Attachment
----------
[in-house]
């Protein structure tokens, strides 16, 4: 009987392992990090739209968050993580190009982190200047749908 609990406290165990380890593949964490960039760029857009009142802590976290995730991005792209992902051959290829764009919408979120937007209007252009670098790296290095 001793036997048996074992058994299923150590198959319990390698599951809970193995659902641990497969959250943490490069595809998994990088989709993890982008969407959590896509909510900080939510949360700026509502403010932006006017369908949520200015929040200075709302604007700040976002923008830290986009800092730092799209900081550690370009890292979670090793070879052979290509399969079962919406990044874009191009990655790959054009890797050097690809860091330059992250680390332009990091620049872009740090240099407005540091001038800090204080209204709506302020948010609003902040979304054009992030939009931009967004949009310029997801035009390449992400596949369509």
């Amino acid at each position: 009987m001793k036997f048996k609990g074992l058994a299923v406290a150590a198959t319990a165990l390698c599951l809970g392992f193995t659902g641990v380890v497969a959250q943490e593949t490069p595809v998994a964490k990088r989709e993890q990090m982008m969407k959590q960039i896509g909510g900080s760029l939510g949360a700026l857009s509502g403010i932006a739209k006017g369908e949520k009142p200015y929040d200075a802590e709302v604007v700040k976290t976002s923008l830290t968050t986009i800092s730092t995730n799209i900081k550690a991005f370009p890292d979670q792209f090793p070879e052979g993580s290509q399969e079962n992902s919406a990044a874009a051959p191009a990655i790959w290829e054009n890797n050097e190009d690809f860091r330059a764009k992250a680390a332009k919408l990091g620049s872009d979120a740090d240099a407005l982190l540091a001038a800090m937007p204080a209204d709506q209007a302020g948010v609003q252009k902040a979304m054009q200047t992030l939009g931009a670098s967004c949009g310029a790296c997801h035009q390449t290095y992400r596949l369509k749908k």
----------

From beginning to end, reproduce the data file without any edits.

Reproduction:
[in-house]
């Protein structure tokens, strides 16, 4: 009987392992990090739209968050993580190009982190200047749908 609990406290165990380890593949964490960039760029857009009142802590976290995730991005792209992902051959290829764009919408979120937007209007252009670098790296290095 001793036997048996074992058994299923150590198959319990390698599951809970193995659902641990497969959250943490490069595809998994990088989709993890982008969407959590896509909510900080939510949360700026509502403010932006006017369908949520200015929040200075709302604007700040976002923008830290986009800092730092799209900081550690370009890292979670090793070879052979290509399969079962919406990044874009191009990655790959054009890797050097690809860091330059992250680390332009990091620049872009740090240099407005540091001038800090204080209204709506302020948010609003902040979304054009992030939009931009967004949009310029997801035009390449992400596949369509």
């Amino acid at each position: 009987m001793k036997f048996k609990g074992l058994a299923v406290a150590a198959t319990a165990l390698c599951l809970g392992f193995t659902g641990v380890v497969a959250q943490e593949t490069p595809v998994a964490k990088r989709e993890q990090m982008m969407k959590q960039i896509g909510g900080s760029l939510g949360a700026l857009s509502g403010i932006a739209k006017g369908e949520k009142p200015y929040d200075a802590e709302v604007v700040k976290t976002s923008l830290t968050t986009i800092s730092t995730n799209i900081k550690a991005f370009p890292d979670q792209f090793p070879e052979g993580s290509q399969e079962n992902s919406a990044a874009a051959p191009a990655i790959w290829e054009n890797n050097e190009d690809f860091r330059a764009k992250a680390a332009k919408l990091g620049s872009d979120a740090d240099a407005l982190l540091a001038a800090m937007p204080a209204d709506q209007a302020g948010v609003q252009k902040a979304m054009q200047t992030l939009g931009a670098s967004c949009g310029a790296c997801h035009q390449t290095y992400r596949l369509k749908k």